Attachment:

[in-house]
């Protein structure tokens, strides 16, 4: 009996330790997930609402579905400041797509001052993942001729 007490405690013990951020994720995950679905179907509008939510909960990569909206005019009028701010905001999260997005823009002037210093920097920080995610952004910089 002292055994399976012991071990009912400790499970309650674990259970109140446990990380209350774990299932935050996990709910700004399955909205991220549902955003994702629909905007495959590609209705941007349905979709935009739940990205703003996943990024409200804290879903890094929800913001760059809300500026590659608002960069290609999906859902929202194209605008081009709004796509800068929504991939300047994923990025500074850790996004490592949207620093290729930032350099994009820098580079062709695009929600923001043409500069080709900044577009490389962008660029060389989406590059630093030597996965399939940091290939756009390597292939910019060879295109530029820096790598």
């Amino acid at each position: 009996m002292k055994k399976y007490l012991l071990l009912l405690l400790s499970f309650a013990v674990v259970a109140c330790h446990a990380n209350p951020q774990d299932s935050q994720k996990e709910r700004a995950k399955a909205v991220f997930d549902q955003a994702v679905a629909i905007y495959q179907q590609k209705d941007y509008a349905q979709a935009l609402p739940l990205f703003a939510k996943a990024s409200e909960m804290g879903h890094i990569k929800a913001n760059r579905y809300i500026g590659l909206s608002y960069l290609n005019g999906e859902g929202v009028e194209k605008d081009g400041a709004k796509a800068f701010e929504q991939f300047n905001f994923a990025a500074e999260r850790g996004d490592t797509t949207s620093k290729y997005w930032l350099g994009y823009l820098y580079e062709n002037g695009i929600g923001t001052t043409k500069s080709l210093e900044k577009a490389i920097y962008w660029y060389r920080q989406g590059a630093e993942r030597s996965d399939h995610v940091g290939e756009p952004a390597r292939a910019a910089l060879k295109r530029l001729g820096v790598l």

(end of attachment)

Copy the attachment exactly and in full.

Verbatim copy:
[in-house]
């Protein structure tokens, strides 16, 4: 009996330790997930609402579905400041797509001052993942001729 007490405690013990951020994720995950679905179907509008939510909960990569909206005019009028701010905001999260997005823009002037210093920097920080995610952004910089 002292055994399976012991071990009912400790499970309650674990259970109140446990990380209350774990299932935050996990709910700004399955909205991220549902955003994702629909905007495959590609209705941007349905979709935009739940990205703003996943990024409200804290879903890094929800913001760059809300500026590659608002960069290609999906859902929202194209605008081009709004796509800068929504991939300047994923990025500074850790996004490592949207620093290729930032350099994009820098580079062709695009929600923001043409500069080709900044577009490389962008660029060389989406590059630093030597996965399939940091290939756009390597292939910019060879295109530029820096790598």
């Amino acid at each position: 009996m002292k055994k399976y007490l012991l071990l009912l405690l400790s499970f309650a013990v674990v259970a109140c330790h446990a990380n209350p951020q774990d299932s935050q994720k996990e709910r700004a995950k399955a909205v991220f997930d549902q955003a994702v679905a629909i905007y495959q179907q590609k209705d941007y509008a349905q979709a935009l609402p739940l990205f703003a939510k996943a990024s409200e909960m804290g879903h890094i990569k929800a913001n760059r579905y809300i500026g590659l909206s608002y960069l290609n005019g999906e859902g929202v009028e194209k605008d081009g400041a709004k796509a800068f701010e929504q991939f300047n905001f994923a990025a500074e999260r850790g996004d490592t797509t949207s620093k290729y997005w930032l350099g994009y823009l820098y580079e062709n002037g695009i929600g923001t001052t043409k500069s080709l210093e900044k577009a490389i920097y962008w660029y060389r920080q989406g590059a630093e993942r030597s996965d399939h995610v940091g290939e756009p952004a390597r292939a910019a910089l060879k295109r530029l001729g820096v790598l």